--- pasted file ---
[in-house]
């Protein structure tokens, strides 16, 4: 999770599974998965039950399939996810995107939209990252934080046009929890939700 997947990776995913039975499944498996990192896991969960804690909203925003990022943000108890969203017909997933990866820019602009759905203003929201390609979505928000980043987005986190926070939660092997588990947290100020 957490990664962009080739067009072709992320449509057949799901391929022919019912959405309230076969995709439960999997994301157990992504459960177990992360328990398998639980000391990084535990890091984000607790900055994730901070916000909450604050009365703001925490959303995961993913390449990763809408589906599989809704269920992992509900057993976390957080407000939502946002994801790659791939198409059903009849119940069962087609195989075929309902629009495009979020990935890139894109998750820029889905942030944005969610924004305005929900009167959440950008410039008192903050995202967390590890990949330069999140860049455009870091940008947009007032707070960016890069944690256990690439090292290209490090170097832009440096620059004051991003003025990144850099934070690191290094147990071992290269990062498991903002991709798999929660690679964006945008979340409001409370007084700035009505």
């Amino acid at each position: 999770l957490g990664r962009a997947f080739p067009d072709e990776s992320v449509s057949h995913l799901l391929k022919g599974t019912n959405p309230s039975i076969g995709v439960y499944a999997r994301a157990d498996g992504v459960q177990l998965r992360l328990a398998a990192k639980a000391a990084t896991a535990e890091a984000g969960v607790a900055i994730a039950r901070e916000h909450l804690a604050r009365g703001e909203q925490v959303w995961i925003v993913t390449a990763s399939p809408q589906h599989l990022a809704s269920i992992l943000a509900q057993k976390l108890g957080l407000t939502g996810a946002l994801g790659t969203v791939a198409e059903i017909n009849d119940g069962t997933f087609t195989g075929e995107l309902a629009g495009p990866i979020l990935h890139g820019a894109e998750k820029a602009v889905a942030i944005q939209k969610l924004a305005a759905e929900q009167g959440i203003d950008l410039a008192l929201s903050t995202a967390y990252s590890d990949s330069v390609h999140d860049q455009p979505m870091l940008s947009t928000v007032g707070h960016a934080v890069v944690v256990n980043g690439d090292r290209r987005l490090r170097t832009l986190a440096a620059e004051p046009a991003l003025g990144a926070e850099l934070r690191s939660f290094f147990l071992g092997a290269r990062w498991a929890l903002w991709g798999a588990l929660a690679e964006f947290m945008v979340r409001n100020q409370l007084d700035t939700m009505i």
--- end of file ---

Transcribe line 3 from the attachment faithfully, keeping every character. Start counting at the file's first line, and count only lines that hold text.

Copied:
């Amino acid at each position: 999770l957490g990664r962009a997947f080739p067009d072709e990776s992320v449509s057949h995913l799901l391929k022919g599974t019912n959405p309230s039975i076969g995709v439960y499944a999997r994301a157990d498996g992504v459960q177990l998965r992360l328990a398998a990192k639980a000391a990084t896991a535990e890091a984000g969960v607790a900055i994730a039950r901070e916000h909450l804690a604050r009365g703001e909203q925490v959303w995961i925003v993913t390449a990763s399939p809408q589906h599989l990022a809704s269920i992992l943000a509900q057993k976390l108890g957080l407000t939502g996810a946002l994801g790659t969203v791939a198409e059903i017909n009849d119940g069962t997933f087609t195989g075929e995107l309902a629009g495009p990866i979020l990935h890139g820019a894109e998750k820029a602009v889905a942030i944005q939209k969610l924004a305005a759905e929900q009167g959440i203003d950008l410039a008192l929201s903050t995202a967390y990252s590890d990949s330069v390609h999140d860049q455009p979505m870091l940008s947009t928000v007032g707070h960016a934080v890069v944690v256990n980043g690439d090292r290209r987005l490090r170097t832009l986190a440096a620059e004051p046009a991003l003025g990144a926070e850099l934070r690191s939660f290094f147990l071992g092997a290269r990062w498991a929890l903002w991709g798999a588990l929660a690679e964006f947290m945008v979340r409001n100020q409370l007084d700035t939700m009505i």